Originally Published 2016-10-14 09:10:26 Published on Oct 14, 2016
What Uri says about India's grand strategy
During the 1990s, eminent strategic analysts such as George K. Tanham and K. Subramanyam argued that, particularly due to its aversion to power, India lacked a grand strategy. Grand strategy here refers to a nation’s strategy of deploying its political, economic, diplomatic, and military tools to accomplish its national interest. The recent Uri attack has once again raised the question: does India have a grand strategy? At present, the essence of India’s grand strategy is to augment its national security by curtailing security competition. The underlying objectives of India’s grand strategy are essentially to establish itself as an important player internationally and to pursue sustained economic growth. Under the leadership of Prime Minister Narendra Modi, the vision of India’s grand strategy has transcended into a concrete operating model. First, there has been a visible shift in India’s national strategy from a traditional reliance on the policy of non-alignment to one of pro-active engagement with the outside world. And second, India under Modi seems to be utilizing hard power to get desired outcomes.

< style="color: #163449;">Political engagement as grand strategy

Prime Minister Modi has emphasized forging diplomatic and political relations with neighboring countries in South Asia as well as shoring up ties with major powers such as the United States, China, and Russia. During his tenure, Modi has carefully crafted India’s national strategy through the tactic of neighborhood diplomacy. It began in 2014 when Modi invited the leaders of all the South Asian Association for Regional Cooperation (SAARC) nations to his oath-taking ceremony. Modi’s decision to go to Bhutan for his first foreign visit after assuming office was also an indication of the importance of regional ties for India. The Prime Minister has also made a concerted effort to strengthen ties with major powers outside of its own neighborhood. The historic invitation extended to President Barack Obama to attend the 66th Indian Republic Day celebrations as the guest of honor served to challenge China’s growing bonhomie with Pakistan by projecting an interest in shoring up ties with the United States – in other words, playing the balance of power card. Modi has also advanced India’s Act East policy, thereby bolstering diplomatic relations with Japan, Vietnam and Australia in order to counter China’s rising influence in Southeast Asia. Of late, India has made its presence felt globally through proactive participation in multilateral platforms and groupings such as the Brazil Russia India China South Africa (BRICS) summit, Group of 20, SAARC, Association of South East Asian Nations (ASEAN), Asian Infrastructure Investment Bank (AIIB), United Nations General Assembly (UNGA), and the India Brazil South Africa (IBSA) forum. Having embarked upon 54 foreign trips as of October 2016, Modi has been criticized by the opposition parties, the public, and the media for undertaking numerous overseas trips during his two-year tenure in office. However, these critics have been silenced by the support that India earned from regional and international actors after the Uri attack.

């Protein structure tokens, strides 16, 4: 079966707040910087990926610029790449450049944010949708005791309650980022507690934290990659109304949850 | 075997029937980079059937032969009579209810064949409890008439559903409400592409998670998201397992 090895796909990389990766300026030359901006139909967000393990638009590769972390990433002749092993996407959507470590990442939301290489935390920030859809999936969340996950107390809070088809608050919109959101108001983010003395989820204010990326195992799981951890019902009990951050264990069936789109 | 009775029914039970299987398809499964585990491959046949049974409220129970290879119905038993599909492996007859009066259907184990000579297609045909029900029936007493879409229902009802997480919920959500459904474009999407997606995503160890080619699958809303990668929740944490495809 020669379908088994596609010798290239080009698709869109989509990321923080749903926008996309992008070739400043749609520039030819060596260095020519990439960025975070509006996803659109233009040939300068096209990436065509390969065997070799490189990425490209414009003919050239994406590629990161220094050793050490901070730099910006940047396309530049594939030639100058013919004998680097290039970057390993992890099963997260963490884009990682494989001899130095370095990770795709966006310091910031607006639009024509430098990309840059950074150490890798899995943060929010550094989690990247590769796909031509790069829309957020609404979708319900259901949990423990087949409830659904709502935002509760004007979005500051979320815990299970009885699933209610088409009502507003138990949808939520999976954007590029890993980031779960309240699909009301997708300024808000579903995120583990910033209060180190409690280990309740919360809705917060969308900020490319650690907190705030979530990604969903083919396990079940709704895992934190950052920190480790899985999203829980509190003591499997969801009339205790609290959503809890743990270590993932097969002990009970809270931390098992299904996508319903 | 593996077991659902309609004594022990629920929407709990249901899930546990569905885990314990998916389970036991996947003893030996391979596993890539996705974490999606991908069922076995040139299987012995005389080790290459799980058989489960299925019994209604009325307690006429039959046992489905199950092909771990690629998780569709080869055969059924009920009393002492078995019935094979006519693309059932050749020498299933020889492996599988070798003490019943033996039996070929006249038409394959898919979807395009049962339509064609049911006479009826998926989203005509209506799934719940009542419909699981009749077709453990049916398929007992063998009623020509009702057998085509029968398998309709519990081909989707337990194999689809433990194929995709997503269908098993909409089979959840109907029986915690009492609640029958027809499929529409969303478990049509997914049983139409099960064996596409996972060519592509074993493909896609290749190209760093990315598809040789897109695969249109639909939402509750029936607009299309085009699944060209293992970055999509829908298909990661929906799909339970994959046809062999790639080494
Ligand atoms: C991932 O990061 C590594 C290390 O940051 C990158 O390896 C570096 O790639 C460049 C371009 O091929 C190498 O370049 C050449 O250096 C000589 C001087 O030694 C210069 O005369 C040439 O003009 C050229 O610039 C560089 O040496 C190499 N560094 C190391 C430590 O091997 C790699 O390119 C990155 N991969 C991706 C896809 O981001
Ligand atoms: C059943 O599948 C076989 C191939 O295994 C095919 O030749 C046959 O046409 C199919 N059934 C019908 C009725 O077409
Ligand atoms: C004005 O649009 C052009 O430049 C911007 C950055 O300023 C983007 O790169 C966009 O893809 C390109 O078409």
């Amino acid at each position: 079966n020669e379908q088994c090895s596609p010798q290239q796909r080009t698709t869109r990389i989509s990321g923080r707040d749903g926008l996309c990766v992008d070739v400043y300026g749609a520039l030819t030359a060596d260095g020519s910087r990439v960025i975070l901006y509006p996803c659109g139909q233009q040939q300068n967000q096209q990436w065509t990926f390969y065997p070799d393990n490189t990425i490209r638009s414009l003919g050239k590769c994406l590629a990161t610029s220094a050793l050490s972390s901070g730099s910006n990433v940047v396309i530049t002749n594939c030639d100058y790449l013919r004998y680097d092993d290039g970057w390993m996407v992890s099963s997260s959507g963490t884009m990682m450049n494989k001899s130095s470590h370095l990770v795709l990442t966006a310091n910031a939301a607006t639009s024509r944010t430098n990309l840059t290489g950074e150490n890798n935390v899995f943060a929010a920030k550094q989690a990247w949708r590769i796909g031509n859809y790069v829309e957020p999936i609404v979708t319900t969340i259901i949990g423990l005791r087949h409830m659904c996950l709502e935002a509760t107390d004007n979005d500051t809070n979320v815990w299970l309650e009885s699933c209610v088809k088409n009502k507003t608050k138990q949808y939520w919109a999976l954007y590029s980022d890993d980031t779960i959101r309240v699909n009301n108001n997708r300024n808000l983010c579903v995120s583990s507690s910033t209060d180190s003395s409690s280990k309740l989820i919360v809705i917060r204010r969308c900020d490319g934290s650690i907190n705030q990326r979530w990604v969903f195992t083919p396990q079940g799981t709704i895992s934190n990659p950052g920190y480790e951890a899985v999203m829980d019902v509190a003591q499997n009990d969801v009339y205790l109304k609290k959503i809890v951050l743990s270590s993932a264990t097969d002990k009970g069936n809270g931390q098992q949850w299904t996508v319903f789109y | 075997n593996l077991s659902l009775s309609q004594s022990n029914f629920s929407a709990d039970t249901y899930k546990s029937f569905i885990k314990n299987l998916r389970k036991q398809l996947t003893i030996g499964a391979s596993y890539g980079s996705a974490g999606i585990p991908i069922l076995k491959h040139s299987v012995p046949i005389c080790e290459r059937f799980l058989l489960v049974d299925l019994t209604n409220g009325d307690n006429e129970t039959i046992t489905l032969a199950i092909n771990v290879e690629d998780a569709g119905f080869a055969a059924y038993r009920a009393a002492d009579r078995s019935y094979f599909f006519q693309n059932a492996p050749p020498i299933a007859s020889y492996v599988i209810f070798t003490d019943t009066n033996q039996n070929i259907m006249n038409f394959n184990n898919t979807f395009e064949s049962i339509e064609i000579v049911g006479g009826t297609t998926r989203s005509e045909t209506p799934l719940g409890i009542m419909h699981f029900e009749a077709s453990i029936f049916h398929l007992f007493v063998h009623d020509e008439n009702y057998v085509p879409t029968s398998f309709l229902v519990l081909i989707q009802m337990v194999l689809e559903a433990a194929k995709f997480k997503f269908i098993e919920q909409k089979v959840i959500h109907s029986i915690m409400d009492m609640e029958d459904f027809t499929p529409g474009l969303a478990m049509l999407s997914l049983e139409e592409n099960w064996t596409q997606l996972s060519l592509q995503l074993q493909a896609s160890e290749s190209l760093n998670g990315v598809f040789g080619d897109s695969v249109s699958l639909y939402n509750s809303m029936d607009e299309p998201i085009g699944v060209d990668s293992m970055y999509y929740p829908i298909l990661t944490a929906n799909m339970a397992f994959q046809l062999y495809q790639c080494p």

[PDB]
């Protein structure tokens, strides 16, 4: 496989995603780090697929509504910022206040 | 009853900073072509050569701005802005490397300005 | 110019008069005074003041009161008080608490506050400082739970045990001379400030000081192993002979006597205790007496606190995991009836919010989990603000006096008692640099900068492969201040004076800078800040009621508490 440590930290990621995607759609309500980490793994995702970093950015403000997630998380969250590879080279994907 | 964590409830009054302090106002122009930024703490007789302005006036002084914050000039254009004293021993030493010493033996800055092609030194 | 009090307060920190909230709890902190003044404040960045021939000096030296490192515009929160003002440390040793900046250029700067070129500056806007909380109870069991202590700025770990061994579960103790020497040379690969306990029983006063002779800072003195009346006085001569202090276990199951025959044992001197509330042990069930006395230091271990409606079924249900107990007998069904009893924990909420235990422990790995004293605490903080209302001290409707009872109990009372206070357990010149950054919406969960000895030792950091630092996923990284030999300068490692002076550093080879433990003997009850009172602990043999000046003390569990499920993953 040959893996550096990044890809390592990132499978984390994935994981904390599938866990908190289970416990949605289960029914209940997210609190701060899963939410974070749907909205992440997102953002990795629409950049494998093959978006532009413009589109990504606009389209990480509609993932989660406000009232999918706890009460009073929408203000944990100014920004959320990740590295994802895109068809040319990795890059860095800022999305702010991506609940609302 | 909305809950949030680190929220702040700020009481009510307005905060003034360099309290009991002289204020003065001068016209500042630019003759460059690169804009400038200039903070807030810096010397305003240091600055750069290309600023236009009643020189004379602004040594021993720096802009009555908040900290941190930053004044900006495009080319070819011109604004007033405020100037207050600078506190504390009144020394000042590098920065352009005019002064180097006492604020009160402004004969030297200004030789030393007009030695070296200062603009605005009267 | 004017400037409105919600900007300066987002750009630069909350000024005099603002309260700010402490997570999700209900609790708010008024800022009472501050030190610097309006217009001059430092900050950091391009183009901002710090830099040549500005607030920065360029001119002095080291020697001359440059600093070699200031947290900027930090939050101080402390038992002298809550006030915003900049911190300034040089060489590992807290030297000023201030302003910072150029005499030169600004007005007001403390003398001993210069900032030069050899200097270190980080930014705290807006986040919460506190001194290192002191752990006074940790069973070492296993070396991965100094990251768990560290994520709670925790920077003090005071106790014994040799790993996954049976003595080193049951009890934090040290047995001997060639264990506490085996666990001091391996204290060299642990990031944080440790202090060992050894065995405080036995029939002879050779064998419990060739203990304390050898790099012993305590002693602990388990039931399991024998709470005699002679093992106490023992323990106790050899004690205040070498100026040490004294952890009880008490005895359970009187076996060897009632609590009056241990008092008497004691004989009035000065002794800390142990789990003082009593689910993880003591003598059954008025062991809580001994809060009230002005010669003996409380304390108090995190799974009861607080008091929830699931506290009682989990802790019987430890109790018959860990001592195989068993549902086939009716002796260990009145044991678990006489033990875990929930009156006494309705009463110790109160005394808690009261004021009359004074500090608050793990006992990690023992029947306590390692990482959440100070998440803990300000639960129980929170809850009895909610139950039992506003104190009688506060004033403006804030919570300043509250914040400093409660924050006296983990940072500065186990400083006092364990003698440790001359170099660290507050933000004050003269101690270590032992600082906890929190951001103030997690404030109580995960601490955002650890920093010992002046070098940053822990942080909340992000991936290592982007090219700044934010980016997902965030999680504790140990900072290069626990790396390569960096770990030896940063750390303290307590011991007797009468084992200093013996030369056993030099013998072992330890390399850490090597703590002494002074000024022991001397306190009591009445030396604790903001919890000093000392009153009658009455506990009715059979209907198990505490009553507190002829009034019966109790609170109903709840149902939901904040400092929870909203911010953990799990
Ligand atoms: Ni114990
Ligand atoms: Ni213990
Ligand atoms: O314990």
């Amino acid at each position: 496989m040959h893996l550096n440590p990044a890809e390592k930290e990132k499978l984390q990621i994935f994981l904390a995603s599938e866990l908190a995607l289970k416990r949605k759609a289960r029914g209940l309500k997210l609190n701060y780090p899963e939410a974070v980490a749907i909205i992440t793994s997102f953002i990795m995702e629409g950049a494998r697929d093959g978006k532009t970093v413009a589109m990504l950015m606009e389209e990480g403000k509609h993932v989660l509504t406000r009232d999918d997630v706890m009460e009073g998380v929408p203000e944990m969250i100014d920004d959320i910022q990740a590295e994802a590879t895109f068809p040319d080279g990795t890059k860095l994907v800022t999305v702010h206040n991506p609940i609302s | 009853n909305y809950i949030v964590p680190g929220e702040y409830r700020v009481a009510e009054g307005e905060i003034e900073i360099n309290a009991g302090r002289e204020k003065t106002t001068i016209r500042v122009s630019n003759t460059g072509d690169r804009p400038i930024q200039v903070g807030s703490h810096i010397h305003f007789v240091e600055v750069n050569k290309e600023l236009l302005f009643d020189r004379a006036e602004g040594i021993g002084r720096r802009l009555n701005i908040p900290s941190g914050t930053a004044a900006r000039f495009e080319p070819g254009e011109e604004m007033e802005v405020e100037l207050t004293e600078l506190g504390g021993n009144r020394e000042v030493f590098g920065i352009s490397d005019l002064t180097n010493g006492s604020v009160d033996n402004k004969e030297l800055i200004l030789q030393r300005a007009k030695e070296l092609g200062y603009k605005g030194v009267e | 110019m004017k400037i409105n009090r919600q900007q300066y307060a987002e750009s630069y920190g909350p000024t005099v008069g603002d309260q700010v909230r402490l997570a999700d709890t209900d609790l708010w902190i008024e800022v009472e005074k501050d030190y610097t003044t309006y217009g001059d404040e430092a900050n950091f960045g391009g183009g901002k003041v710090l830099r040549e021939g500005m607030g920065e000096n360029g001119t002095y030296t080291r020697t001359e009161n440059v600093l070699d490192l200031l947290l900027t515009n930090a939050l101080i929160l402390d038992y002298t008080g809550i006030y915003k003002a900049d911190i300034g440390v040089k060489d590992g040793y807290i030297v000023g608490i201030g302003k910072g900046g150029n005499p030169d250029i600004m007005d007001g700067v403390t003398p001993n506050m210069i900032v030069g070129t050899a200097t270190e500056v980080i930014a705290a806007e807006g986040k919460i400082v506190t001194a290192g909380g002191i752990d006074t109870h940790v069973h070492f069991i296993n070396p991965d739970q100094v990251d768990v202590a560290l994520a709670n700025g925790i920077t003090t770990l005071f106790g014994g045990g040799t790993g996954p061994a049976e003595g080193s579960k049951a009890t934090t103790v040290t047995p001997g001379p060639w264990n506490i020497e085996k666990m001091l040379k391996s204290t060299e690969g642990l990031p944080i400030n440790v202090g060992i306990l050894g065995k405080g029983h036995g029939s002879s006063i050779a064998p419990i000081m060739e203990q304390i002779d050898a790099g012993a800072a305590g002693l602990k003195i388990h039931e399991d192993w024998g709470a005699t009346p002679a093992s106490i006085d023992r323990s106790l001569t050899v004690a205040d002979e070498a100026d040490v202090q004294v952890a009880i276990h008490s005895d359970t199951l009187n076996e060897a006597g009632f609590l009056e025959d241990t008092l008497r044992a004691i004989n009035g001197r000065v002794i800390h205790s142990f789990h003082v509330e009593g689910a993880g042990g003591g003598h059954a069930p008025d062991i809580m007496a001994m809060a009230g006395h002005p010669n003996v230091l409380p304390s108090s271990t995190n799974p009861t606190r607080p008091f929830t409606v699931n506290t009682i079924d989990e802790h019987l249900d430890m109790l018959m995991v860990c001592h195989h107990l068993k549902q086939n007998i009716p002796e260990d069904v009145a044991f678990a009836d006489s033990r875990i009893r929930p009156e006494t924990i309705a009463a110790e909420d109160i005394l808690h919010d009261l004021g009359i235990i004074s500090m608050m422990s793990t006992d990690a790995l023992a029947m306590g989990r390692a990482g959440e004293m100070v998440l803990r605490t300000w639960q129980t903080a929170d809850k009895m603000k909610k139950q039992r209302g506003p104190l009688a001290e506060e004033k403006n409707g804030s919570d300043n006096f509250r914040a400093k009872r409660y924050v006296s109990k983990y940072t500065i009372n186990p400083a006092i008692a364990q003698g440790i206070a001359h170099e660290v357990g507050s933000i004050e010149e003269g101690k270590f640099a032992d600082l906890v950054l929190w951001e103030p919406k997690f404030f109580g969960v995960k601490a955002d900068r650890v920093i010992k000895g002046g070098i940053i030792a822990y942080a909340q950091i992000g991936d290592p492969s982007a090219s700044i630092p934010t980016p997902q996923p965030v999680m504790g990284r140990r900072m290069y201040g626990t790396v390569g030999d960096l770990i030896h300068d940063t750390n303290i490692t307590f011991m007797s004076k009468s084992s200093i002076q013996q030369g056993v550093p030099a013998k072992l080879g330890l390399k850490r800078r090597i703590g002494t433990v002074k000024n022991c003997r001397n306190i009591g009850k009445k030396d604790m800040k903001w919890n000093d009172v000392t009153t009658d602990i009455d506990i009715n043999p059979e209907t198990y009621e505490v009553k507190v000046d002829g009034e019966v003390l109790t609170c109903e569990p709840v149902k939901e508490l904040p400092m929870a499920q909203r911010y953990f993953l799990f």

< style="color: #163449;">Hard power

In the past, India shied away from taking a decisive stand against its adversaries for a number of reasons. First, the Indian desire to isolate Pakistan seemed unrealistic, as Pakistan had much closer ties with major international actors such as the United States and China. Also, previous Indian governments did not invest as much in fostering strong strategic and economic ties with their South Asian neighbors. Second, given the longstanding and deep strategic relationship between Beijing and Islamabad, China has traditionally restricted a coherent response vis-a-vis Pakistan. The assertive Indian response to the Uri attack demonstrates that Modi’s foreign policy has significantly diverged from his predecessors. Modi’s strategy is rooted in the Doval Doctrine which canvasses the use of an offensive-defensive approach. In line with this approach, India adopted several lines of attack to counter and diplomatically isolate Pakistan following the Uri attack, namely conducting  surgical strikes on terror launch pads across the Line of Control,pulling out of the 19th SAARC Summit to be held in Islamabad, playing the Indus Waters Treaty card, referring to Pakistan as the “Ivy League of terrorism” at the United Nations, announcing its intention to reconsider Pakistan’s Most Favored Nation status, and the proposal to carry out a towering naval exercise in the Arabian Sea, which is Pakistan’s only sea-based trade route. Such activities are a clear demonstration of India’s hard power – a paradigm shift from the previous Indian foreign policy stance. China and Pakistan have remained India’s key adversaries, with Pakistan continuously being used by China as a bargaining chip against India. However, the way in which these adversaries have been dealt with has transformed under Modi’s leadership. There’s the sense that weak responses in the past led to recurrent attacks such as the Parliament attack in 2001, the Mumbai attacks in 2008, the Pathankot attack in January 2016, and most recently, the Uri attack in September 2016. Preserving the country’s national security at the moment necessitates some amount of muscle-flexing. It is here that the Modi government has clearly differed from its predecessors. Although Indian grand strategy is yet to be fully articulated, this recent projection of an assertive attitude is largely an attempt to restore India’s credibility in the region and on the international stage. It is an indicator to neighbors China and Pakistan that India is prepared for any contingency. This commentary first appeared in South Asian Voices.
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